Hangar 6 was on fire, so Wiese and the others ran to another hangar. They would go out from time to time and try to save burning airplanes.
"Their planes would come back over and strafe us again, and we'd have to run inside," Wiese said.
His section leader was the only casualty on Ford Island, Wiese said.
Wiese never saw a doctor. Medical personnel were busy with the more severely wounded from the ships, but later went to sick bay for his wounds that earned him a Purple Heart.
AFTER PEARL HARBOR
But Wiese no longer has the medal.
After leaving Pearl Harbor, his unit ended up in western Australia, where Wiese met a woman who ended up with his Purple Heart.
"You know why," he said, laughing at the question of why he gave away his medal.
Some of Wiese's best stories he shares with his comrades at Howard's come from his stint in Australia.
"That was the hardest battle of World War II," he said with a wide grin. "There were six women for every man. Rough duty. Half the outfit got married."
"I had said I was never going to get married, and I escaped for a while," he said. "Until I got to Texas. Six months later, I was married."
FOR LOVE OF SHINER
The trek to Texas was to Rodd Field in Corpus Christi in 1945.
Stationed in Texas less than a month, Wiese met his future wife, Geneva Seim, a Shiner native, at a dance on the base.
"I danced with her once, and I danced with her twice and made a date," Wiese said.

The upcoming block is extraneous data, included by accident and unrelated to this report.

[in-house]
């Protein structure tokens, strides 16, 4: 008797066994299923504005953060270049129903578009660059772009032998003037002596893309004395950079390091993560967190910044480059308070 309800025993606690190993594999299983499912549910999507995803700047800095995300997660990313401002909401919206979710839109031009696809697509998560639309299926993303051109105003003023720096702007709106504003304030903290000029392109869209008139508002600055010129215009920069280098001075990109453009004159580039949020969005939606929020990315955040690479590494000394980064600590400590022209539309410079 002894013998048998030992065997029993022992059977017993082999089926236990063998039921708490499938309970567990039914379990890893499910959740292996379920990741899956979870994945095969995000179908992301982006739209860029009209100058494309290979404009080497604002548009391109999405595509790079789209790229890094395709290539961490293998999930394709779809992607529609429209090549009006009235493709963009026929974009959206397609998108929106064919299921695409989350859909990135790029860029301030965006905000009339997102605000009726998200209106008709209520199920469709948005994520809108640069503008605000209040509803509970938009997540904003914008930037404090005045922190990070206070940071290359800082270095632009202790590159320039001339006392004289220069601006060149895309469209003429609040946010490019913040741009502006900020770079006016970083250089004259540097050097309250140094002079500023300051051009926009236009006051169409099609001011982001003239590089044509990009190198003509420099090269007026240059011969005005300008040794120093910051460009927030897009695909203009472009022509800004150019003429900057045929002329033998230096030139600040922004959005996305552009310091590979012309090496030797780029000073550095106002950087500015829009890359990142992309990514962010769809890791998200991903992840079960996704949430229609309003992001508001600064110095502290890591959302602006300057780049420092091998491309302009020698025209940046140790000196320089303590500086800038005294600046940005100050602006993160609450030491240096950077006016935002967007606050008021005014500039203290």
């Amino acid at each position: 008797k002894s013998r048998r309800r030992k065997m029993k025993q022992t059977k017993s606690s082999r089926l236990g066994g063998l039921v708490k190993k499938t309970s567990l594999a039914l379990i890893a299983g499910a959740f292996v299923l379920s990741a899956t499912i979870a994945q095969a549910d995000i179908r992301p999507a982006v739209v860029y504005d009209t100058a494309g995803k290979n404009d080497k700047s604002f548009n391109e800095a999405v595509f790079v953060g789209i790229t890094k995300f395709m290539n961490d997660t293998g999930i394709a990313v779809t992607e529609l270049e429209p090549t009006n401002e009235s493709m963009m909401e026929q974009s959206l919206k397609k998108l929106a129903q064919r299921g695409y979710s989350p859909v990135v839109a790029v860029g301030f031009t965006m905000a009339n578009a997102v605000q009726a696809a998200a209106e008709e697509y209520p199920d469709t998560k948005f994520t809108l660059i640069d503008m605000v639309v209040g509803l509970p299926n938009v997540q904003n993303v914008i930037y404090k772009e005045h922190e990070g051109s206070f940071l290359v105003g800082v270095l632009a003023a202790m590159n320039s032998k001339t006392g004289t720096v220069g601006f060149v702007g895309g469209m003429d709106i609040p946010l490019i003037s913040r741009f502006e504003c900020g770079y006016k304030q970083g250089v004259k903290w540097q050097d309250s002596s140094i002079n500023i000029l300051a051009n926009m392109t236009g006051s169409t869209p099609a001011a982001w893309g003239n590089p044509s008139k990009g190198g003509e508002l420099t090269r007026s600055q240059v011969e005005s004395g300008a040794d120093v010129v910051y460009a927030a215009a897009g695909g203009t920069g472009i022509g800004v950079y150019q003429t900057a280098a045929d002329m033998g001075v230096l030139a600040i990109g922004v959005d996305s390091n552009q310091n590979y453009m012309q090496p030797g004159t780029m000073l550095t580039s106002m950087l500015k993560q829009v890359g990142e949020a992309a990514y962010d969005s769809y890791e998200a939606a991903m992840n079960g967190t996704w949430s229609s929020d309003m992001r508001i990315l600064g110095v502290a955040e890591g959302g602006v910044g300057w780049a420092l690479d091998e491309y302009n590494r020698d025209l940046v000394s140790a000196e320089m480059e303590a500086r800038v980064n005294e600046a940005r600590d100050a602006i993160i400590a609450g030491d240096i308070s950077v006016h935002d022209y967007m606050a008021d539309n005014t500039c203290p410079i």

Geneva died in 2004, at 87, five months shy of the couple's 59th anniversary.
Wiese, who grew up on small farm in Iowa near the township where Andy Williams was born, moved to Shiner with Geneva in 1960.
The couple has three children, a daughter and two sons ranging in age from 63 to 54. Wiese's youngest son is his neighbor in Shiner.
"The first time I came to Shiner, my father-in-law took me down to the brewery and introduced me to all the guys," Wiese said.
"So I had two loves in Shiner, my wife and the brewery," he said.
That love of Shiner beer is evident as Wiese, decked out in a VFW cap and American Legion windbreaker, gets a new cup of ice from Gloor for his locally made beverage.
"I still call it Texas Special," he said. "It's Blonde now."
Upon his arrival in Lavaca County 49 years ago, Wiese operated a washateria in Yoakum for three years.
He then worked in a convenience store in Shiner for three years before eventually opening his own filling station at "mini-store" in the current Friday's Fried Chicken location on 5th Street. In addition to fuel, Wiese sold picnic supplies and live bait. He owned and operated the business for 14 years.
These days, in addition to the stops at Howard's, Wiese "makes the tour," driving through the brewery, cemetery and park.
His car is adorned with a Pearl Harbor survivor speciality license plates with "FordIs" on them for the island where he was stationed.
Wiese, who stayed in the reserves for 10 years after leaving active duty to give him 30 years of service, plans to attend a Pearl Harbor survivors gathering in Fredericksburg.
"I want to go at least one more time," he said, noting that he once made trips back to Pearl Harbor for survivor gatherings every five years. "There aren't many of us left."